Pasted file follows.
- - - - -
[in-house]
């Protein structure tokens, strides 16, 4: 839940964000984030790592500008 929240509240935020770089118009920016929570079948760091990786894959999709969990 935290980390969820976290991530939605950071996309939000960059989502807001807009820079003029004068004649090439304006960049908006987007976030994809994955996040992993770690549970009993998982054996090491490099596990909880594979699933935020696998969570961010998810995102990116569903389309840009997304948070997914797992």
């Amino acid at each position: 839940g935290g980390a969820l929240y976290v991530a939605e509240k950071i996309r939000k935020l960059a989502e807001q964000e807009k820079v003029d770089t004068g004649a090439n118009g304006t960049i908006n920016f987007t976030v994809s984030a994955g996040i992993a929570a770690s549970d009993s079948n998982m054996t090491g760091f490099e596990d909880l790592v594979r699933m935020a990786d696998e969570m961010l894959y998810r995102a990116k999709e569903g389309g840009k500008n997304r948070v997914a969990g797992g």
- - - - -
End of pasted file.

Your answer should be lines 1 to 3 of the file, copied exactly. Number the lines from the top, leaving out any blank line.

[in-house]
């Protein structure tokens, strides 16, 4: 839940964000984030790592500008 929240509240935020770089118009920016929570079948760091990786894959999709969990 935290980390969820976290991530939605950071996309939000960059989502807001807009820079003029004068004649090439304006960049908006987007976030994809994955996040992993770690549970009993998982054996090491490099596990909880594979699933935020696998969570961010998810995102990116569903389309840009997304948070997914797992």
């Amino acid at each position: 839940g935290g980390a969820l929240y976290v991530a939605e509240k950071i996309r939000k935020l960059a989502e807001q964000e807009k820079v003029d770089t004068g004649a090439n118009g304006t960049i908006n920016f987007t976030v994809s984030a994955g996040i992993a929570a770690s549970d009993s079948n998982m054996t090491g760091f490099e596990d909880l790592v594979r699933m935020a990786d696998e969570m961010l894959y998810r995102a990116k999709e569903g389309g840009k500008n997304r948070v997914a969990g797992g």